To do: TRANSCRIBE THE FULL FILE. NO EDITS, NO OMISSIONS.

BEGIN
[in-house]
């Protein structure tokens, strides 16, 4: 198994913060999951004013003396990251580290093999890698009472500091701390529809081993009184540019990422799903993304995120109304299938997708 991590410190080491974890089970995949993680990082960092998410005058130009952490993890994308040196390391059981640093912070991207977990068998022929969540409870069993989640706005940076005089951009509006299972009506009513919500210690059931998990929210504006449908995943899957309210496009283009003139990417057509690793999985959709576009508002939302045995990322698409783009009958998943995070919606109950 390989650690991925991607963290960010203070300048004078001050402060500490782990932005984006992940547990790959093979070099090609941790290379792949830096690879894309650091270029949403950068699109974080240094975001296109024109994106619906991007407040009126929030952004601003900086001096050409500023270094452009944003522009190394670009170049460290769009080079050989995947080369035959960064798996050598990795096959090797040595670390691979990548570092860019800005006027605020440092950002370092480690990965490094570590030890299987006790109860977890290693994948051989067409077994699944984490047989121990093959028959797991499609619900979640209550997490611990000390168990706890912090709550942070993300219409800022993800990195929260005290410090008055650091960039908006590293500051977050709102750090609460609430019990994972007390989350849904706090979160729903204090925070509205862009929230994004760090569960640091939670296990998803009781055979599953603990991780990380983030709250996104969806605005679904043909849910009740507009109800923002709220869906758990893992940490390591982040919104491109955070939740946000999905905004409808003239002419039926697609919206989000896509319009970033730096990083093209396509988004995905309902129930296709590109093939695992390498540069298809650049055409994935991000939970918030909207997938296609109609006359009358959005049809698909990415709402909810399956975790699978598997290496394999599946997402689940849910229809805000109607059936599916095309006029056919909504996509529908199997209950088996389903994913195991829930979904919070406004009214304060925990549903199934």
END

[in-house]
């Protein structure tokens, strides 16, 4: 198994913060999951004013003396990251580290093999890698009472500091701390529809081993009184540019990422799903993304995120109304299938997708 991590410190080491974890089970995949993680990082960092998410005058130009952490993890994308040196390391059981640093912070991207977990068998022929969540409870069993989640706005940076005089951009509006299972009506009513919500210690059931998990929210504006449908995943899957309210496009283009003139990417057509690793999985959709576009508002939302045995990322698409783009009958998943995070919606109950 390989650690991925991607963290960010203070300048004078001050402060500490782990932005984006992940547990790959093979070099090609941790290379792949830096690879894309650091270029949403950068699109974080240094975001296109024109994106619906991007407040009126929030952004601003900086001096050409500023270094452009944003522009190394670009170049460290769009080079050989995947080369035959960064798996050598990795096959090797040595670390691979990548570092860019800005006027605020440092950002370092480690990965490094570590030890299987006790109860977890290693994948051989067409077994699944984490047989121990093959028959797991499609619900979640209550997490611990000390168990706890912090709550942070993300219409800022993800990195929260005290410090008055650091960039908006590293500051977050709102750090609460609430019990994972007390989350849904706090979160729903204090925070509205862009929230994004760090569960640091939670296990998803009781055979599953603990991780990380983030709250996104969806605005679904043909849910009740507009109800923002709220869906758990893992940490390591982040919104491109955070939740946000999905905004409808003239002419039926697609919206989000896509319009970033730096990083093209396509988004995905309902129930296709590109093939695992390498540069298809650049055409994935991000939970918030909207997938296609109609006359009358959005049809698909990415709402909810399956975790699978598997290496394999599946997402689940849910229809805000109607059936599916095309006029056919909504996509529908199997209950088996389903994913195991829930979904919070406004009214304060925990549903199934």